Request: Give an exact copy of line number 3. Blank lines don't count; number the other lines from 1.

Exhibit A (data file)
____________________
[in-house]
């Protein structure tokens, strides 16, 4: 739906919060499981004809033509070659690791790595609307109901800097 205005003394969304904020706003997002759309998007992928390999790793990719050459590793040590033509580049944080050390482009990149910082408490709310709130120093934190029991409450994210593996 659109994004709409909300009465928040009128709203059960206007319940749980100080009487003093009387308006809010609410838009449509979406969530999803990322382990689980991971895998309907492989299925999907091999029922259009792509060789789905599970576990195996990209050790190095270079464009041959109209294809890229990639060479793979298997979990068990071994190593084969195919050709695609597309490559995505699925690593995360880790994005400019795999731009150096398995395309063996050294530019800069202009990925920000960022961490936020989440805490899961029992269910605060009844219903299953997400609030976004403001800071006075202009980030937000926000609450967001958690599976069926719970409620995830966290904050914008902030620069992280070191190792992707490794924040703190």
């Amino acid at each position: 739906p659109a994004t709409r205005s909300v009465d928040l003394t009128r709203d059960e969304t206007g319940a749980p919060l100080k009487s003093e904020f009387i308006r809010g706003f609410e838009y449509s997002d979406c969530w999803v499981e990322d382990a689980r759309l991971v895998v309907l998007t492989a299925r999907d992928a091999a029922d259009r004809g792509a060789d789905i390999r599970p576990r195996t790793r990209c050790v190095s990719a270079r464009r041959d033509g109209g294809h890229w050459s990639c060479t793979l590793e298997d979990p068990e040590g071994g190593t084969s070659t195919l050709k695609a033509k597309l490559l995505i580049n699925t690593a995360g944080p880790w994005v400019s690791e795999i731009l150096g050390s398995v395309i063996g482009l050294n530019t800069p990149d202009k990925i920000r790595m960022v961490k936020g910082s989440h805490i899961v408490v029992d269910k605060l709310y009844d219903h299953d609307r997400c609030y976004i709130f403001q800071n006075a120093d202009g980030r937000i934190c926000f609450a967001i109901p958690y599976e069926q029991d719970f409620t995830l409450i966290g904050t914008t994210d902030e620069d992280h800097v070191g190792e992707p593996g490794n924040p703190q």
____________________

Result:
């Amino acid at each position: 739906p659109a994004t709409r205005s909300v009465d928040l003394t009128r709203d059960e969304t206007g319940a749980p919060l100080k009487s003093e904020f009387i308006r809010g706003f609410e838009y449509s997002d979406c969530w999803v499981e990322d382990a689980r759309l991971v895998v309907l998007t492989a299925r999907d992928a091999a029922d259009r004809g792509a060789d789905i390999r599970p576990r195996t790793r990209c050790v190095s990719a270079r464009r041959d033509g109209g294809h890229w050459s990639c060479t793979l590793e298997d979990p068990e040590g071994g190593t084969s070659t195919l050709k695609a033509k597309l490559l995505i580049n699925t690593a995360g944080p880790w994005v400019s690791e795999i731009l150096g050390s398995v395309i063996g482009l050294n530019t800069p990149d202009k990925i920000r790595m960022v961490k936020g910082s989440h805490i899961v408490v029992d269910k605060l709310y009844d219903h299953d609307r997400c609030y976004i709130f403001q800071n006075a120093d202009g980030r937000i934190c926000f609450a967001i109901p958690y599976e069926q029991d719970f409620t995830l409450i966290g904050t914008t994210d902030e620069d992280h800097v070191g190792e992707p593996g490794n924040p703190q």